Geçmişten Günümüze Sülük Tedavisi
Correspondence (Yazışma Adresi):
Ass. Prof. Dr. Berrin Okka
Necmettin Erbakan University Meram
Faculty of Medicine, Department of
Medical History and Ethics
42080 - Konya, Turkey
phone: +90 332 223 6988
Fax: +90 332 223 6181
European Journal of Basic Medical Sciences
Sülükle tedavi anlamına gelen hirudoterapi yönteminin bundan 2500 yıl öncesinde
antik Mısır’da kan alma yöntemi olarak kullanıldığı bilinmektedir. Roma döneminde Galen (M.S. 130-201) insan vücudundaki dört sıvının (kan, flegmon, sarı ve kara
safra) dengesizliğinde kan almanın gerekli olduğuna inanarak sülük kullanmıştır.
İbn-i Sina’nın da uyguladığı bir yöntem olarak sülük tedavisi Ortaçağ döneminde
de çok popüler olmuştur. İbn-i Sîna (M.S. 980-1037) El Kanun Fi’t-Tıbb adlı eserinde sülük tedavisi ve uygulama yöntemleri ile ilgili detaylı bilgiler vermiştir.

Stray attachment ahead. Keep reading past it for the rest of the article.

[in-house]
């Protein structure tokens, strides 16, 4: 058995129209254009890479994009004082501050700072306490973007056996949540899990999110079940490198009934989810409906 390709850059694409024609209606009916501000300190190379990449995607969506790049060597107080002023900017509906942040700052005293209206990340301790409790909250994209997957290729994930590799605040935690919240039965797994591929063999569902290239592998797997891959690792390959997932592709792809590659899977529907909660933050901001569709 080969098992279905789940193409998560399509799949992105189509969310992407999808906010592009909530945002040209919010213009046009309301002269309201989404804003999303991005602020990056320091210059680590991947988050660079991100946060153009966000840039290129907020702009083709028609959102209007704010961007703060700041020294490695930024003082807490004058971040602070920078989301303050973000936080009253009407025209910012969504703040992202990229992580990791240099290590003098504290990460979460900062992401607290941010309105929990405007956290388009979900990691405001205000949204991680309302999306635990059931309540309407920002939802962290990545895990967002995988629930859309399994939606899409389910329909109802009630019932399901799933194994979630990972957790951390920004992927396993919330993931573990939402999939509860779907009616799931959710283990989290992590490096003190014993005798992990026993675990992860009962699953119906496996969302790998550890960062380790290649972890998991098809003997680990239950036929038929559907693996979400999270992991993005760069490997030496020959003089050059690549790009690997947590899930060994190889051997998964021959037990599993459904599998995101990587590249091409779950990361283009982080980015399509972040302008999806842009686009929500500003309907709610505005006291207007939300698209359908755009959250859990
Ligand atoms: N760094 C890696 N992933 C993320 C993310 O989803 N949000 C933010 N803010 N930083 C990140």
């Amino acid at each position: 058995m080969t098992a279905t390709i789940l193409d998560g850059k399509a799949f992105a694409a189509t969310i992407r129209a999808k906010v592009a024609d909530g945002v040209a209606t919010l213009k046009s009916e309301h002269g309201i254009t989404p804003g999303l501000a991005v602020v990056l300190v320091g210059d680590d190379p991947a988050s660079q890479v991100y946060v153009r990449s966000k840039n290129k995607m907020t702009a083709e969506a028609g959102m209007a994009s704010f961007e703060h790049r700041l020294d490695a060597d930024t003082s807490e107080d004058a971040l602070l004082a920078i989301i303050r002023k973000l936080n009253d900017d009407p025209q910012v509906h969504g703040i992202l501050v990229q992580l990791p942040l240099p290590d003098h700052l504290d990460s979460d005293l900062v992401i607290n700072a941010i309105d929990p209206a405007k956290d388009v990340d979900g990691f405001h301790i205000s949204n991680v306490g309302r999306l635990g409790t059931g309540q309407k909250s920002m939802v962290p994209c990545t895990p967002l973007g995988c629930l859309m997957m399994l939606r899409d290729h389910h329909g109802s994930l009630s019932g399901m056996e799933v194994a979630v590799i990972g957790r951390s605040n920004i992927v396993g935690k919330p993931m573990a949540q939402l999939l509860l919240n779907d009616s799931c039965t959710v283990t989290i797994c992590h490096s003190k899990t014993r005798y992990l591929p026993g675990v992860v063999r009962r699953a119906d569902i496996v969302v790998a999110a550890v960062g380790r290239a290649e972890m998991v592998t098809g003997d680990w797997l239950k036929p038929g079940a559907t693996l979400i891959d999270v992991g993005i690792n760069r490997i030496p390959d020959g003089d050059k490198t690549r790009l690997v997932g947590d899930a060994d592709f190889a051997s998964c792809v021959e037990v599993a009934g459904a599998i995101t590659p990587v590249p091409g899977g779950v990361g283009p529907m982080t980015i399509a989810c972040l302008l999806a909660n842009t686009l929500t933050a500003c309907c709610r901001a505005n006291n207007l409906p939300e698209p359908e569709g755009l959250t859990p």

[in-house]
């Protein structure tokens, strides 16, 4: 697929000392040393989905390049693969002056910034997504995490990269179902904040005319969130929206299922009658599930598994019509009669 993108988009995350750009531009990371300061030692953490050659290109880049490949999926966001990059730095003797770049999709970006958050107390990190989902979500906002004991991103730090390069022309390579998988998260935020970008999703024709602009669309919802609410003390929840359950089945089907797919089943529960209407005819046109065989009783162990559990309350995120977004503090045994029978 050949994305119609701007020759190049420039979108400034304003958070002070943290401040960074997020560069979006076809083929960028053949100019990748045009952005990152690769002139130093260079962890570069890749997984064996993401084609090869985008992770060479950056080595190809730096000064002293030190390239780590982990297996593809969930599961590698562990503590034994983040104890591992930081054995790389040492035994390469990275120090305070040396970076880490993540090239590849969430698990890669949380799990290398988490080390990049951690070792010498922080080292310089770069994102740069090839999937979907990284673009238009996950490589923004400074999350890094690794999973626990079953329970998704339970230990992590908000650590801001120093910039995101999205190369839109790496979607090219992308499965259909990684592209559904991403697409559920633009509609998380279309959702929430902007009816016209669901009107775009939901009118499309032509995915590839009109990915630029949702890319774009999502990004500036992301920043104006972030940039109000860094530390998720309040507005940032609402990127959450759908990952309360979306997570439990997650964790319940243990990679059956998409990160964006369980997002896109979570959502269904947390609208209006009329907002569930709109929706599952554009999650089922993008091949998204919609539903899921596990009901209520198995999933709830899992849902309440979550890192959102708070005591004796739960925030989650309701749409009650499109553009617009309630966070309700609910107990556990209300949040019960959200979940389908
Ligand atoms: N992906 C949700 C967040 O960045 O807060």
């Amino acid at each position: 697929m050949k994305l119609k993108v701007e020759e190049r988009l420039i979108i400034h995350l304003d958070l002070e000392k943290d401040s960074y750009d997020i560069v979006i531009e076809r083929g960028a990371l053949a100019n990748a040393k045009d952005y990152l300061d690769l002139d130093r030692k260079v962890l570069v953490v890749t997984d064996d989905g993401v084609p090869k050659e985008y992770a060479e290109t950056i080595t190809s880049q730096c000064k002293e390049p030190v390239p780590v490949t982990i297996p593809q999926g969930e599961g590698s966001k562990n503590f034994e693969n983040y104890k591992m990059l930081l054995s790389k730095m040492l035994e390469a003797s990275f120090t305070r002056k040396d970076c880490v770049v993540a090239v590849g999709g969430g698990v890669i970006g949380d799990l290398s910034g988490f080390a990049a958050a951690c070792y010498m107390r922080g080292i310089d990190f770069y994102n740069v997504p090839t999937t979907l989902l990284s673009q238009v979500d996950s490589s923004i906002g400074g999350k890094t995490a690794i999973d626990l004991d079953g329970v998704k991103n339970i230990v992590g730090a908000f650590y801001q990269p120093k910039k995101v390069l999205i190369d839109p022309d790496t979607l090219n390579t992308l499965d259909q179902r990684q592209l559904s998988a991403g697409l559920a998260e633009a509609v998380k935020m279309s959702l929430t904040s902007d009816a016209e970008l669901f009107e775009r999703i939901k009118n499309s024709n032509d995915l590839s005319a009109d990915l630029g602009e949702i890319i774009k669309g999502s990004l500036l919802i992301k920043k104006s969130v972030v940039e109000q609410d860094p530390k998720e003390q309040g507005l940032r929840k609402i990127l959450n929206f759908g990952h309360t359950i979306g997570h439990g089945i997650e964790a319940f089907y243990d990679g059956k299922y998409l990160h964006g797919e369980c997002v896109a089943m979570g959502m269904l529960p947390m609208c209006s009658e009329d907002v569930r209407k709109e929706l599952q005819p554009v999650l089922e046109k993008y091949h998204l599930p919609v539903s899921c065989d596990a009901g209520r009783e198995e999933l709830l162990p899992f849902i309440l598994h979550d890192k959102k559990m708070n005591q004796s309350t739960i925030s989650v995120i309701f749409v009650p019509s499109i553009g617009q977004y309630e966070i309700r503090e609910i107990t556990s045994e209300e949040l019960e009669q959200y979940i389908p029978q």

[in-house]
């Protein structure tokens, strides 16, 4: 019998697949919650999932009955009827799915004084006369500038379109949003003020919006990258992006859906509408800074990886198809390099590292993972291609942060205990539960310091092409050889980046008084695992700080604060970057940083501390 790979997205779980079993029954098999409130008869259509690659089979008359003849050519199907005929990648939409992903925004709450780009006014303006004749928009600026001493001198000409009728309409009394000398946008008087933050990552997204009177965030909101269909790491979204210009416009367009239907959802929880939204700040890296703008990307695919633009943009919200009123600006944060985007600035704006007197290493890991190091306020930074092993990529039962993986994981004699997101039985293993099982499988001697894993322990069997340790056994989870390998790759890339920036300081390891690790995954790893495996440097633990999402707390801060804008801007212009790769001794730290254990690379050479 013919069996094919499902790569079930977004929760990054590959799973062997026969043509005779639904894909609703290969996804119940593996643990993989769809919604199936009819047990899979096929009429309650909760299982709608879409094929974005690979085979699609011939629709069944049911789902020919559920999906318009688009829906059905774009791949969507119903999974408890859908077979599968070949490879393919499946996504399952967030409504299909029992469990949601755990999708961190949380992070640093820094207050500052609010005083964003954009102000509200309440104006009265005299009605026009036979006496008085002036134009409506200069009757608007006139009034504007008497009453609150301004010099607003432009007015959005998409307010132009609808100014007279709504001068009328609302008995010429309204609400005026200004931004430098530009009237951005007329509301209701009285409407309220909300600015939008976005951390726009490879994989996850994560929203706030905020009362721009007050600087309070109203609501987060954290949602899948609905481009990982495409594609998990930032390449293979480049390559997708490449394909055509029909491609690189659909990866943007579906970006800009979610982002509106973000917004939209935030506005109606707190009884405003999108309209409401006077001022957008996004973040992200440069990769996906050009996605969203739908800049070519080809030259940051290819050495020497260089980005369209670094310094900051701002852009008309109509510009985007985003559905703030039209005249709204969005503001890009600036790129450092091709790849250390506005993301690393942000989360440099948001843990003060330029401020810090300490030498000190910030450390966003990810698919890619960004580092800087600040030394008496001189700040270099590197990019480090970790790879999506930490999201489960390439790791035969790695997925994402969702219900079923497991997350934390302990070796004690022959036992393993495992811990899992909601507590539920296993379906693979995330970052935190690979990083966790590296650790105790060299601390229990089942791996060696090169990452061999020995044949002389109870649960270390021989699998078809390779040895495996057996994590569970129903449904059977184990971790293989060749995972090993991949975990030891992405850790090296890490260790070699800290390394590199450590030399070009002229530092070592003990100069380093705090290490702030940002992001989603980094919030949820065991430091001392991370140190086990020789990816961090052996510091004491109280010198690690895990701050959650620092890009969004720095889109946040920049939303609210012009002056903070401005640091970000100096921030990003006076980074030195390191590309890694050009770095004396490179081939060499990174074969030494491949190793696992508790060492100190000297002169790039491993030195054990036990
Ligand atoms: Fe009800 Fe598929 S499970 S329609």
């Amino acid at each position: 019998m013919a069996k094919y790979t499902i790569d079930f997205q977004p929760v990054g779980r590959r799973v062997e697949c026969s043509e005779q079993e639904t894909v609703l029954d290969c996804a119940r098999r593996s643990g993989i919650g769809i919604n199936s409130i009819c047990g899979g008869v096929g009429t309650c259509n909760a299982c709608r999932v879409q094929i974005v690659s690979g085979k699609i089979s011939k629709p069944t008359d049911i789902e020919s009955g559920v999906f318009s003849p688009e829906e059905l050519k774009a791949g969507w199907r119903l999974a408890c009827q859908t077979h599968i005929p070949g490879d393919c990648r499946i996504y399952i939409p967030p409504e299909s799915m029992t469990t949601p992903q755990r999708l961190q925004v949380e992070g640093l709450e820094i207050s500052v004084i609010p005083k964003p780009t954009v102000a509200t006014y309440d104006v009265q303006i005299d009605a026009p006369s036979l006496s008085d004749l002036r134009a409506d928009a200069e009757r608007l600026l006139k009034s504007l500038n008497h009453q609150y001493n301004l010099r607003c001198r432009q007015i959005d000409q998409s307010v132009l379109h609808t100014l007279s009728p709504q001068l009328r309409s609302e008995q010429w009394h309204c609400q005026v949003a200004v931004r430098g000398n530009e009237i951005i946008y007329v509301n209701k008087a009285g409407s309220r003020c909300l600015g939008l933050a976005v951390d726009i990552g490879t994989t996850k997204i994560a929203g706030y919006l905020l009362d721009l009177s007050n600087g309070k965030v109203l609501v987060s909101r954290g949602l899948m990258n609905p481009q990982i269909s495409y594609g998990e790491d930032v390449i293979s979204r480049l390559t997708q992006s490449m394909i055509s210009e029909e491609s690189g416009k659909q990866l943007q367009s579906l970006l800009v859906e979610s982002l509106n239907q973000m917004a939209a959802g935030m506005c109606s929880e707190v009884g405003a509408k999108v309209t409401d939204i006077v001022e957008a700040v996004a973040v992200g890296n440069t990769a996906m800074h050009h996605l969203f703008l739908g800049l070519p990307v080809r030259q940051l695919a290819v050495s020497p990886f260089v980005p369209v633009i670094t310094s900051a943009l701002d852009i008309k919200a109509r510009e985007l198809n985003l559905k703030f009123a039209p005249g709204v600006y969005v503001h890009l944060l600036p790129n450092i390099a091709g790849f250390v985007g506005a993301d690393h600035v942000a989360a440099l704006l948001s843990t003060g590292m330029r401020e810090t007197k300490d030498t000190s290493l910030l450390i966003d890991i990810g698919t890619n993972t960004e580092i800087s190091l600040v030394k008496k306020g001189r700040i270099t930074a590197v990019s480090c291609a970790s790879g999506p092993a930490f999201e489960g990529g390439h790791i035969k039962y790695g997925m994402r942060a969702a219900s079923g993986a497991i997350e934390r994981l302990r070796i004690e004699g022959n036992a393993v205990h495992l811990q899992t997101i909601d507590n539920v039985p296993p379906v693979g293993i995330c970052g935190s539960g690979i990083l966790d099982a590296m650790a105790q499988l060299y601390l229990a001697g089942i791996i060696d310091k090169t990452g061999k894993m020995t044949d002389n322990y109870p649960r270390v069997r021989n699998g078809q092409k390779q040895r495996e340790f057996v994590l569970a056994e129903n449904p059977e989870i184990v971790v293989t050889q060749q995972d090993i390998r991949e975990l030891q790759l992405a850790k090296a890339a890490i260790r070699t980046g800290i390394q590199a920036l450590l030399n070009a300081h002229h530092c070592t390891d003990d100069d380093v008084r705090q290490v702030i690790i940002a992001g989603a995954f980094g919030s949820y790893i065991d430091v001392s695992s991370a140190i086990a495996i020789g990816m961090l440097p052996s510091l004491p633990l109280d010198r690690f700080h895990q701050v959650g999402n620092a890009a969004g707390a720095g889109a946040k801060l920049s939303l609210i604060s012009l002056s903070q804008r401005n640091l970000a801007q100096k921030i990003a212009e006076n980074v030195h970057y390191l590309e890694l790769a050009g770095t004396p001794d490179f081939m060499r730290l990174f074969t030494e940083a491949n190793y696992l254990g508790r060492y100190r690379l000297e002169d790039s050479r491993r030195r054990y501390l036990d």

Hirudoterapi, 1800’lü yıllarda Fransız doktorlar tarafından birçok hastalığın tedavisi için kullanılmıştır. Son yıllarda ise tıbbi sülükler plastik cerrahlar tarafından
kullanılmaktadır. Özellikle transplantasyon cerrahisinde venöz konjesyonu azaltmak için sülük kullanılmaktadır. Sülükler kan emerken vücuda salgıladıkları sıvı
özellikle hirudin, calin, hyalürinidaz ve histamin benzeri vazodilatör maddeleri
içerir. Bu maddeler kanın pıhtılaşmasını engelleyici antikoagülan özelliğe, ağrı kesici, kas gevşetici, bağışıklık sistemini düzenleyici etkiye sahip oldukları kabul edilmektedir.
Çalışmamızın amacı, antik dönemlerden günümüze sülükle